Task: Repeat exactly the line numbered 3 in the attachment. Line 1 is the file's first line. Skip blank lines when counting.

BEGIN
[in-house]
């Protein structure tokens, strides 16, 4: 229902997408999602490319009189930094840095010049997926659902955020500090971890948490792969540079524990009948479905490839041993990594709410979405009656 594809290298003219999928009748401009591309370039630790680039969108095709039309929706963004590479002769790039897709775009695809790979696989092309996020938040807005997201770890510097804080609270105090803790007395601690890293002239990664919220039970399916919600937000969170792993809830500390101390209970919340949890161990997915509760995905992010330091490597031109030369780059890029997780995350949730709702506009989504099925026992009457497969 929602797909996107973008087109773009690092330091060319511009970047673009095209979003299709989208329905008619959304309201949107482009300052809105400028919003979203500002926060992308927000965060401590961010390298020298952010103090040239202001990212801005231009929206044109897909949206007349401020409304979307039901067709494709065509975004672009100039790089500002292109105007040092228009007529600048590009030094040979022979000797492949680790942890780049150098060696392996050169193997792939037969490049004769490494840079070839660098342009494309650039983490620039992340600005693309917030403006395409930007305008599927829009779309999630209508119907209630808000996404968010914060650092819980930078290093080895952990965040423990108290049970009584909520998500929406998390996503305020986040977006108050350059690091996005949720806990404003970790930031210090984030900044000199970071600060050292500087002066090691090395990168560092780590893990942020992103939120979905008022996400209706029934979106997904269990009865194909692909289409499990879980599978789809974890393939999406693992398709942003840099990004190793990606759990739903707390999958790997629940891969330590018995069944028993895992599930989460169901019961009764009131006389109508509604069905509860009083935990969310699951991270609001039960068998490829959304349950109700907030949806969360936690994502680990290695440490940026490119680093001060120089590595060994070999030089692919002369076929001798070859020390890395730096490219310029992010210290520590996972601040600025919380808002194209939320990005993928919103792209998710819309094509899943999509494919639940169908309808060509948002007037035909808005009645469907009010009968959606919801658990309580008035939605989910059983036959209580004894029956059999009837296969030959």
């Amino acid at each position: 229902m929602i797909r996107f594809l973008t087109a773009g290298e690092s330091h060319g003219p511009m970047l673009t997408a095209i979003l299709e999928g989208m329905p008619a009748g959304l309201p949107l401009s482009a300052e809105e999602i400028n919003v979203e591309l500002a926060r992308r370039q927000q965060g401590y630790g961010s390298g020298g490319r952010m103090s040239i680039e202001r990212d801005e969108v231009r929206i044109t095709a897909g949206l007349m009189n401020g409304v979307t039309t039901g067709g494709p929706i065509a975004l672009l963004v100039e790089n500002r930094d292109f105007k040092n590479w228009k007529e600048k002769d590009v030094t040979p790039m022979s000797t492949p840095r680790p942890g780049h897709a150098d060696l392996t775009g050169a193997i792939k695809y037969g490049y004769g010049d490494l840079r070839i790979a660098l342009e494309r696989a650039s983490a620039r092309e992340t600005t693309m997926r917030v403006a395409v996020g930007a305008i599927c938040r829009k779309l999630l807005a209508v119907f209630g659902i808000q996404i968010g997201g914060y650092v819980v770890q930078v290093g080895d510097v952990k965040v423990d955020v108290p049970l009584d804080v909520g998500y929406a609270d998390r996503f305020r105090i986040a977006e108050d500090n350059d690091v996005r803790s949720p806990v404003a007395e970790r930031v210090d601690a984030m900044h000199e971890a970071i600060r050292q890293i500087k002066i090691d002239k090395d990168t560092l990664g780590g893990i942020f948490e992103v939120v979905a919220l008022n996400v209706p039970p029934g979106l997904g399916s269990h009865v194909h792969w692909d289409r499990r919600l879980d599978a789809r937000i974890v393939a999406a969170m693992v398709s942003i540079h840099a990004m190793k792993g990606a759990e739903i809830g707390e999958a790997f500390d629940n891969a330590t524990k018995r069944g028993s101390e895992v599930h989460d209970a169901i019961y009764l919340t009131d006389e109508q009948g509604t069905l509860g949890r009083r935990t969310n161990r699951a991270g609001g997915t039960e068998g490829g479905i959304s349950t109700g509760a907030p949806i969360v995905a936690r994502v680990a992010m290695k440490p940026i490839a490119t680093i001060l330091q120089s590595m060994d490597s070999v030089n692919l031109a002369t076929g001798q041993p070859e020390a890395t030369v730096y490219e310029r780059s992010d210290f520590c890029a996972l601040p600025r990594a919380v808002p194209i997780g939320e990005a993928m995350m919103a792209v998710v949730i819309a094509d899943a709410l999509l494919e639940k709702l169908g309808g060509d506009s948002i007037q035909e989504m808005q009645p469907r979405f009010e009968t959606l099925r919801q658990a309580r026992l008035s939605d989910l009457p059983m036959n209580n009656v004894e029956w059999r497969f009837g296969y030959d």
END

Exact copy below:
């Amino acid at each position: 229902m929602i797909r996107f594809l973008t087109a773009g290298e690092s330091h060319g003219p511009m970047l673009t997408a095209i979003l299709e999928g989208m329905p008619a009748g959304l309201p949107l401009s482009a300052e809105e999602i400028n919003v979203e591309l500002a926060r992308r370039q927000q965060g401590y630790g961010s390298g020298g490319r952010m103090s040239i680039e202001r990212d801005e969108v231009r929206i044109t095709a897909g949206l007349m009189n401020g409304v979307t039309t039901g067709g494709p929706i065509a975004l672009l963004v100039e790089n500002r930094d292109f105007k040092n590479w228009k007529e600048k002769d590009v030094t040979p790039m022979s000797t492949p840095r680790p942890g780049h897709a150098d060696l392996t775009g050169a193997i792939k695809y037969g490049y004769g010049d490494l840079r070839i790979a660098l342009e494309r696989a650039s983490a620039r092309e992340t600005t693309m997926r917030v403006a395409v996020g930007a305008i599927c938040r829009k779309l999630l807005a209508v119907f209630g659902i808000q996404i968010g997201g914060y650092v819980v770890q930078v290093g080895d510097v952990k965040v423990d955020v108290p049970l009584d804080v909520g998500y929406a609270d998390r996503f305020r105090i986040a977006e108050d500090n350059d690091v996005r803790s949720p806990v404003a007395e970790r930031v210090d601690a984030m900044h000199e971890a970071i600060r050292q890293i500087k002066i090691d002239k090395d990168t560092l990664g780590g893990i942020f948490e992103v939120v979905a919220l008022n996400v209706p039970p029934g979106l997904g399916s269990h009865v194909h792969w692909d289409r499990r919600l879980d599978a789809r937000i974890v393939a999406a969170m693992v398709s942003i540079h840099a990004m190793k792993g990606a759990e739903i809830g707390e999958a790997f500390d629940n891969a330590t524990k018995r069944g028993s101390e895992v599930h989460d209970a169901i019961y009764l919340t009131d006389e109508q009948g509604t069905l509860g949890r009083r935990t969310n161990r699951a991270g609001g997915t039960e068998g490829g479905i959304s349950t109700g509760a907030p949806i969360v995905a936690r994502v680990a992010m290695k440490p940026i490839a490119t680093i001060l330091q120089s590595m060994d490597s070999v030089n692919l031109a002369t076929g001798q041993p070859e020390a890395t030369v730096y490219e310029r780059s992010d210290f520590c890029a996972l601040p600025r990594a919380v808002p194209i997780g939320e990005a993928m995350m919103a792209v998710v949730i819309a094509d899943a709410l999509l494919e639940k709702l169908g309808g060509d506009s948002i007037q035909e989504m808005q009645p469907r979405f009010e009968t959606l099925r919801q658990a309580r026992l008035s939605d989910l009457p059983m036959n209580n009656v004894e029956w059999r497969f009837g296969y030959d």